Background: Patient-reported outcomes (PROs) can promote person-centered biopsychosocial health care by measuring outcomes that matter to patients, including functioning and well-being. Data support feasibility and acceptability of PRO administration as part of routine clinical care, but less is known about its effects on population health, including detection of unmet healthcare needs. Our objectives were to examine differences in rates of clinically significant depression across sociodemographic groups and clinical settings from universal depression screens in a large health system, estimate the number of patients with untreated depression detected by screenings, and examine associations between biopsychosocial PROs—physical, psychological, and social health.Methods: We analyzed data from over 200,000 adult patients who completed depression screens—either PROMIS (Patient Reported Outcomes Measurement Information System) or PHQ-2/9—as part of routine outpatient care.Results: Depression screens were positive in 14.2% of the sample, with more positive screens among younger vs. older adults, women vs. men, non-White vs. White, and Hispanics vs. non-Hispanics. These same sociodemographic indicators, as well as completing screening in primary care (vs. specialty care) were also associated with greater likelihood of detected depression in the medical record.Discussion: Universal screening for depression symptoms throughout a large health system appears acceptable and has the potential to detect depression in diverse patient populations outside of behavioral health. Expanded delivery of PROs to include physical and social health as well as depression should be explored to develop a clinically-relevant model for addressing patients' biopsychosocial needs in an integrated fashion across the health system.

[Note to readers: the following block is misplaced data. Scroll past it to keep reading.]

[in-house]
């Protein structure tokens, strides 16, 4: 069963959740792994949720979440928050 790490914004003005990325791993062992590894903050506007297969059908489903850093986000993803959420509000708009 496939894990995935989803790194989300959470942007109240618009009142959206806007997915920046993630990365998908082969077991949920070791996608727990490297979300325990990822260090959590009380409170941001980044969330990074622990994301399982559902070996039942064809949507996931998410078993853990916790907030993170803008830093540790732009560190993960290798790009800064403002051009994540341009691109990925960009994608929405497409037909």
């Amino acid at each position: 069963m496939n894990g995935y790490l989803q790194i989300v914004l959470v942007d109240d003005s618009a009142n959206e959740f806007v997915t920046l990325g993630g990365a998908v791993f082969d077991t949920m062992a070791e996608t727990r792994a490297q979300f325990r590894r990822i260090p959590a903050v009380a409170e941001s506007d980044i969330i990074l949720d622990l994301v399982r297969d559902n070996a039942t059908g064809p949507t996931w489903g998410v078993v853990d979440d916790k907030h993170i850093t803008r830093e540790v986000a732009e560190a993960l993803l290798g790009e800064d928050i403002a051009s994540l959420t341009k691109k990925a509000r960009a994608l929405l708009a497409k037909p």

2022 ◽  
pp. 002214652110672
Mike Vuolo ◽  
Laura C. Frizzell ◽  
Brian C. Kelly